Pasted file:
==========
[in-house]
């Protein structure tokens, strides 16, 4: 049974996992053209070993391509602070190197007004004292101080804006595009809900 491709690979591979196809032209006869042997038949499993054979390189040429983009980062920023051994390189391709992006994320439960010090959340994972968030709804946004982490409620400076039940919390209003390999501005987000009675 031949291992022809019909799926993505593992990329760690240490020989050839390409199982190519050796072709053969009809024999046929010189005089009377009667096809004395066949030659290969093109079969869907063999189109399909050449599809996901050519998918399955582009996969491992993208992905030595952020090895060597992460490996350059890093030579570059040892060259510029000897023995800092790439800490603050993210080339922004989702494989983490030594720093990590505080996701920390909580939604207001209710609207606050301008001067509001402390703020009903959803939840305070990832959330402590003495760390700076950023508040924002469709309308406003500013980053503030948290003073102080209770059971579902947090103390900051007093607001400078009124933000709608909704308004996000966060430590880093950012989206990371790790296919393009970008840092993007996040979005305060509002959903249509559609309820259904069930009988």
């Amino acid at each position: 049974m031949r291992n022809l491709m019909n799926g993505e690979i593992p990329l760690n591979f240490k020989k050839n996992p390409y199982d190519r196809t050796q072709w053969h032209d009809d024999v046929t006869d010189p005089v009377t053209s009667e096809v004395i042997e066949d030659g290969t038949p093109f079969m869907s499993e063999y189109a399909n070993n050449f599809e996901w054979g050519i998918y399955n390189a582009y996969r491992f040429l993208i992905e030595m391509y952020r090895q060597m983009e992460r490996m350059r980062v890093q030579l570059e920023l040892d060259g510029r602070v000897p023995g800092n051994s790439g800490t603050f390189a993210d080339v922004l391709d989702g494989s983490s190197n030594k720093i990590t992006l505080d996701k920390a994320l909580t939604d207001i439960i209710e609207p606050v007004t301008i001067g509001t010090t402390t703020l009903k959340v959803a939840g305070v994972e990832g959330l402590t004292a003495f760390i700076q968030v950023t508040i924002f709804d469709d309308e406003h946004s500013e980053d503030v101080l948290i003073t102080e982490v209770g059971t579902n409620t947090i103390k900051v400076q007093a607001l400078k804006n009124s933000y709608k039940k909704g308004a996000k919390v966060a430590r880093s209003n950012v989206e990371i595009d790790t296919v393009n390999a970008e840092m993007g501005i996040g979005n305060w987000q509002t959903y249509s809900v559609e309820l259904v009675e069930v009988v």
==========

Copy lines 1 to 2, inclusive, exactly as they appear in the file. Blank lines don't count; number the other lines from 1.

[in-house]
């Protein structure tokens, strides 16, 4: 049974996992053209070993391509602070190197007004004292101080804006595009809900 491709690979591979196809032209006869042997038949499993054979390189040429983009980062920023051994390189391709992006994320439960010090959340994972968030709804946004982490409620400076039940919390209003390999501005987000009675 031949291992022809019909799926993505593992990329760690240490020989050839390409199982190519050796072709053969009809024999046929010189005089009377009667096809004395066949030659290969093109079969869907063999189109399909050449599809996901050519998918399955582009996969491992993208992905030595952020090895060597992460490996350059890093030579570059040892060259510029000897023995800092790439800490603050993210080339922004989702494989983490030594720093990590505080996701920390909580939604207001209710609207606050301008001067509001402390703020009903959803939840305070990832959330402590003495760390700076950023508040924002469709309308406003500013980053503030948290003073102080209770059971579902947090103390900051007093607001400078009124933000709608909704308004996000966060430590880093950012989206990371790790296919393009970008840092993007996040979005305060509002959903249509559609309820259904069930009988």